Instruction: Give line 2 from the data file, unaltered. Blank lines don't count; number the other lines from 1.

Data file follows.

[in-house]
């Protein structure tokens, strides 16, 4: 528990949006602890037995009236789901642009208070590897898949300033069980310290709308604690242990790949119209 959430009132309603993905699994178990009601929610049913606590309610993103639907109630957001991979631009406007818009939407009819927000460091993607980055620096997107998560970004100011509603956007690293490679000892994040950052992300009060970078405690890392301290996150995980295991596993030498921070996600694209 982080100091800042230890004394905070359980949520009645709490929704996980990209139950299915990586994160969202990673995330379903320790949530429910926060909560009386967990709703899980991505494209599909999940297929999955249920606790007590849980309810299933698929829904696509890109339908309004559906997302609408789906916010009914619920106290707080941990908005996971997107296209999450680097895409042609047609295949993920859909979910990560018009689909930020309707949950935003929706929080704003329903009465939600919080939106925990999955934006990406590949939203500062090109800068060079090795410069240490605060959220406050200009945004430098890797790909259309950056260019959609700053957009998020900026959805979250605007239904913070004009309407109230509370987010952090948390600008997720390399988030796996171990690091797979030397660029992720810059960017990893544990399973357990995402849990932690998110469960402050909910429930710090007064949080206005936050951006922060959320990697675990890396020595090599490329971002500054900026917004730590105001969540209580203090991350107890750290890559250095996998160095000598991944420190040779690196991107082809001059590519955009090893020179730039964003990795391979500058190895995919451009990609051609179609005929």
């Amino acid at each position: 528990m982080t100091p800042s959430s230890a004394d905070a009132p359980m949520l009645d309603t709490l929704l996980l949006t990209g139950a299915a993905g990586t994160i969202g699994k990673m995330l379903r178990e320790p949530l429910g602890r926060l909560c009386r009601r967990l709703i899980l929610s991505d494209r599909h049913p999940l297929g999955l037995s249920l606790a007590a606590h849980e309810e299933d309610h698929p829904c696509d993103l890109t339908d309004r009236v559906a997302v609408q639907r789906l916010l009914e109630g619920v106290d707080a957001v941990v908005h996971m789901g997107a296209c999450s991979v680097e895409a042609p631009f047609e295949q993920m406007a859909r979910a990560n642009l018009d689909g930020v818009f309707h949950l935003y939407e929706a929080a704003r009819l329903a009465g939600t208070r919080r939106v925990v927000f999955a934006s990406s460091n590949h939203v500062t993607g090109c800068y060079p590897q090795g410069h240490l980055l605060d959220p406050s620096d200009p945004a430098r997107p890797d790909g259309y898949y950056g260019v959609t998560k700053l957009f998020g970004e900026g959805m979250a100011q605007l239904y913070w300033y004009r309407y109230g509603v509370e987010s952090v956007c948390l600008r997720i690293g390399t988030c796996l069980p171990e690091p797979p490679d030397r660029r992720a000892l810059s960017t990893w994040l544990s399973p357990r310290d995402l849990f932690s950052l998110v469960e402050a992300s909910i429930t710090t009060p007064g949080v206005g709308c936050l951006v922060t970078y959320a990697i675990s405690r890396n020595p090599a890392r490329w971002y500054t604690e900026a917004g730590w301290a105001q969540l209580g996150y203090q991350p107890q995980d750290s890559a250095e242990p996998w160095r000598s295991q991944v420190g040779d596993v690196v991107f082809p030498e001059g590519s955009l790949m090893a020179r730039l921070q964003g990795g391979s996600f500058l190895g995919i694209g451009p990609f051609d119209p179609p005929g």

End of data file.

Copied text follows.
């Protein structure tokens, strides 16, 4: 528990949006602890037995009236789901642009208070590897898949300033069980310290709308604690242990790949119209 959430009132309603993905699994178990009601929610049913606590309610993103639907109630957001991979631009406007818009939407009819927000460091993607980055620096997107998560970004100011509603956007690293490679000892994040950052992300009060970078405690890392301290996150995980295991596993030498921070996600694209 982080100091800042230890004394905070359980949520009645709490929704996980990209139950299915990586994160969202990673995330379903320790949530429910926060909560009386967990709703899980991505494209599909999940297929999955249920606790007590849980309810299933698929829904696509890109339908309004559906997302609408789906916010009914619920106290707080941990908005996971997107296209999450680097895409042609047609295949993920859909979910990560018009689909930020309707949950935003929706929080704003329903009465939600919080939106925990999955934006990406590949939203500062090109800068060079090795410069240490605060959220406050200009945004430098890797790909259309950056260019959609700053957009998020900026959805979250605007239904913070004009309407109230509370987010952090948390600008997720390399988030796996171990690091797979030397660029992720810059960017990893544990399973357990995402849990932690998110469960402050909910429930710090007064949080206005936050951006922060959320990697675990890396020595090599490329971002500054900026917004730590105001969540209580203090991350107890750290890559250095996998160095000598991944420190040779690196991107082809001059590519955009090893020179730039964003990795391979500058190895995919451009990609051609179609005929």